Handmaid's Tale Fenway

Emmy Contender: How The Handmaid's Tale DP recreated Fenway for a brutal key scene

Contributed by
Aug 10, 2018

Colin Watkinson stood on the field of Boston's Fenway Park and looked around. He and the creative team behind The Handmaid's Tale were at the ballpark to size it up as a site for a mass execution – well, a mock mass execution. Gilead's handmaids were going to be strung up on a gallows as a way to scare them straight and extinguish any glimmers of resistance. And since fascist regimes often used stadiums for torture and executions, showrunner Bruce Miller thought Fenway might be a good spot.

"When you read that in the script, you go, 'Wow. Okay. Fenway Park. How do we do that?'" Watkinson recalled.

As the show's director of photography, Watkinson composes the shots. (It was this sequence that would score him an Emmy nomination for Season 2, following his Emmy win for Season 1.) So along with the episode's director, Mike Barker, Watkinson took a Fenway field trip to decide where to place the gallows. It was near the end of baseball season, and the grass was perfect – for baseball. But for Gilead, the ballpark would need to look overgrown and abandoned, as if it had been in disuse for several years. "And we couldn't screw up their grass," Watkinson said.

So together, the two men came up with a Plan B — use another stadium, but use visual effects to superimpose parts of Fenway on it. The production picked Bernie Arbour Stadium in Hamilton, Ontario, which was on top of a hill and didn't have any surrounding buildings, save for a few houses in the distance (which would be blocked out by a screen).

"Once it was dark, you couldn't see anything around the baseball park," Watkinson said. "I don't think it was in the script to be either night or day, but we chose night, because we thought it would be a bit more harrowing with the stadium lights." Bernie Arbour's lights matched Fenway in size and position, save for one, which was also blacked out.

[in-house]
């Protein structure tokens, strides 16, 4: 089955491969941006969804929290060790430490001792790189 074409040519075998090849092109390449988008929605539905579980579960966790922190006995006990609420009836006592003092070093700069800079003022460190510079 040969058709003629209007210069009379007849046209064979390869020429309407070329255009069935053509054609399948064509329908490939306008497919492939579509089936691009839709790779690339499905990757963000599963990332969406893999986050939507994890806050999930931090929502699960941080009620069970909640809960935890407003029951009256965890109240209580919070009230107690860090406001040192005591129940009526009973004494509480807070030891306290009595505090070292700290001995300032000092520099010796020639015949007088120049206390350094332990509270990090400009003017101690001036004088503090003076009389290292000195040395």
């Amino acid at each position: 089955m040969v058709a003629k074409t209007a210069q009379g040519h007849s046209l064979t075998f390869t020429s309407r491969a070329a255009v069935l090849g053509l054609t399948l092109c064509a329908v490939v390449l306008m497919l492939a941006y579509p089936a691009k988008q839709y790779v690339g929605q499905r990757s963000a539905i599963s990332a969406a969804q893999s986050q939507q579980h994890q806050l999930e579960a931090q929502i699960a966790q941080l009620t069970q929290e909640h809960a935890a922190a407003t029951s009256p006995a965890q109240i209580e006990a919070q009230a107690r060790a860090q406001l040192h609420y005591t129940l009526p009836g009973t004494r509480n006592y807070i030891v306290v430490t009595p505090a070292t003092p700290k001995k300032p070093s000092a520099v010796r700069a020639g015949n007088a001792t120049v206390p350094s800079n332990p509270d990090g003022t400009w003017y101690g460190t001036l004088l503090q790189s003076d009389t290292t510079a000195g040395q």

When the handmaids arrive at the stadium, during this nearly wordless 11-minute sequence, they have no idea where they are, or what's happening to them. They're dropped off in a carport by the Eye vans, all flashing blue lights and blinkers – without those lights, Watkinson felt the warehouse looked "a little bit dead," but they also added to the fear factor. "Just imagine coming out of the van," Watkinson said. "It's another form of torture, to confuse the senses."

Next, the handmaids are herded through a dark tunnel into the blinding stadium lights. "We didn't have the stadium yet when we shot the tunnel scenes," Watkinson said, "but I knew how frightening that would be. You're coming down a dark corridor and there's really bright light coming at you. It's all about the anticipation."

As the handmaids were forced onto the gallows and nooses were dropped around their necks, Watkinson kept three cameras rolling, so they could get individual close-ups of the various handmaids' reactions as they experience the shock of seeing the gallows and try to comfort each other. "We tried to create connections," Watkinson said. "We were always looking for who's really emoting, like Alma, who wet herself. I've seen it 30 times, and it still makes me choke a little bit."

Stage two of the handmaids' punishment ritual is when they are forced to kneel on asphalt, while holding out an arm, with a rock in their fists, in the rain – a callback to how they once refused to stone one of their own to death. Watkinson positioned one camera about 50 feet above the roof of the building on a crane to get the top shot – one of his favorites in the episode.

"We drenched the handmaids every time, every take," he recalled. "It was brutal."

Handmaid's Tale season 2 episode 1

Another iconic shot in the episode took place when June managed to escape but had to cut a tracker from her ear. The scene was shot in a real mechanic's garage, but the garage didn't have any windows in it, so the production had to install them along the top of the garage doors. The bit of light they afforded, along with the light from the fire in the stove, helped Watkinson to illuminate the scene of June's bloody resistance. "There's so much blood," he said, laughing. "I love it when Mike Barker wants to push it, and he really wanted to see the scissors cutting her ear."

Well, a fake ear, of course.

"It's amazing when everything comes together, and you can really believe it," Watkinson said. "You're thinking how fun it is to do it. And then you realize what you're depicting, and you're like, 'Oh my god, this is disgusting!' It really makes you squirm."